Neutropenia (say "noo-truh-PEE-nee-uh") means that your blood has too few neutrophils. These are white blood cells that help protect the body from infection. They do this by killing bacteria.
Neutropenia can be caused by some types of infection. It also can be caused by immune system conditions such as HIV or lupus, a lack of vitamin B12 or folic acid, or an enlarged spleen. Some medicines can cause it too. It is most often caused by treatments for certain health problems, such as chemotherapy and radiation treatment for cancer.
Mild neutropenia usually causes no symptoms. But when it's severe, it increases the risk of infection of your skin and organs. That's because your body can't fight off germs as well as it should.
Follow-up care is a key part of your treatment and safety. Be sure to make and go to all appointments, and call your doctor or nurse call line if you are having problems. It's also a good idea to know your test results and keep a list of the medicines you take.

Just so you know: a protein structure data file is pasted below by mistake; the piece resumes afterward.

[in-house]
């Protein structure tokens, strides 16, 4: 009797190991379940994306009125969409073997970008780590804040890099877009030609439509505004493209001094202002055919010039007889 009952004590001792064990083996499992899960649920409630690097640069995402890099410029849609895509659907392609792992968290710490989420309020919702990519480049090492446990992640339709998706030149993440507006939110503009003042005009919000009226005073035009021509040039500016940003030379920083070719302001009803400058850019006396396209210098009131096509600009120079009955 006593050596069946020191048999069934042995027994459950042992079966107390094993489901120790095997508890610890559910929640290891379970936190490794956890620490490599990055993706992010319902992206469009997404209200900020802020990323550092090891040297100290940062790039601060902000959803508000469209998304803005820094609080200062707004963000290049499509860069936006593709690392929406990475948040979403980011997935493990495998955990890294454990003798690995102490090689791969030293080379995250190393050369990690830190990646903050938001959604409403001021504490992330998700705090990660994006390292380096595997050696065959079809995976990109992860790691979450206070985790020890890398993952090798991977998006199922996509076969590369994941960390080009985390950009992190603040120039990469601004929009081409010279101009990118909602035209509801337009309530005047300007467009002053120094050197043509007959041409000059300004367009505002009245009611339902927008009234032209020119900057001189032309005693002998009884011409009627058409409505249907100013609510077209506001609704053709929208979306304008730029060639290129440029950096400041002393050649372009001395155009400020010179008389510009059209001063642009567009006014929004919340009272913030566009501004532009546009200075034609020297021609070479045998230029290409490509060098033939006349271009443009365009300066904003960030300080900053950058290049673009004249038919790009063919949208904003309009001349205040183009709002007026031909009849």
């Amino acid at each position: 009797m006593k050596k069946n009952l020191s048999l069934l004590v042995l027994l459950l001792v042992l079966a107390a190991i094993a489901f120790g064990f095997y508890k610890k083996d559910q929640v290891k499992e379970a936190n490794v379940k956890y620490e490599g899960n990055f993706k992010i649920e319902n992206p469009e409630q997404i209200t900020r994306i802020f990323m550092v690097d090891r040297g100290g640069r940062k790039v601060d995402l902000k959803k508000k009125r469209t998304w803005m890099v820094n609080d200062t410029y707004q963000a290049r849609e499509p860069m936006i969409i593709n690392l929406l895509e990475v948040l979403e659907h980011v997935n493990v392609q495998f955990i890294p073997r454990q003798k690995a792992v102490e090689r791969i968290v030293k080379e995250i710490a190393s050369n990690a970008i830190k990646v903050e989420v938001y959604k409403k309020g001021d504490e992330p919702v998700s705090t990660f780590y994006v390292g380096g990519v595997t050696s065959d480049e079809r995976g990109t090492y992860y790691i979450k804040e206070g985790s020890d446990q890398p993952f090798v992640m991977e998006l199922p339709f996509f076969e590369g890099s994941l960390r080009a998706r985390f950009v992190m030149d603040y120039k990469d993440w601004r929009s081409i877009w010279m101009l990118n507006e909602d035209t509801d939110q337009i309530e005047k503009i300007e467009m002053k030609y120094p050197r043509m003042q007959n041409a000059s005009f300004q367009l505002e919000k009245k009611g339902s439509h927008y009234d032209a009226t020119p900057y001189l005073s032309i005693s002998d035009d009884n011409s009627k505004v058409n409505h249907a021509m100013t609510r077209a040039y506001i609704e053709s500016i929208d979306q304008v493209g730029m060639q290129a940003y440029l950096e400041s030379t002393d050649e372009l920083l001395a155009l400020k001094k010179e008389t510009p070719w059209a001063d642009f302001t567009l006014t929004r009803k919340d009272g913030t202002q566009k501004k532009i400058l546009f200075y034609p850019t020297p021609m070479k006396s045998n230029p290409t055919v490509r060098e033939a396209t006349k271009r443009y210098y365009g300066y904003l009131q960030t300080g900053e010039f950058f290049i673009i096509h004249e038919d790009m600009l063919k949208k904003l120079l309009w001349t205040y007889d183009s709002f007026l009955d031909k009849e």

Call 911 anytime you think you may need emergency care. For example, call if:
Call your doctor or nurse call line now or seek immediate medical care if:
Watch closely for changes in your health, and be sure to contact your doctor or nurse call line if:
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Current as of: October 14, 2016
Adam Husney, MD - Family Medicine
& Martin J. Gabica, MD - Family Medicine
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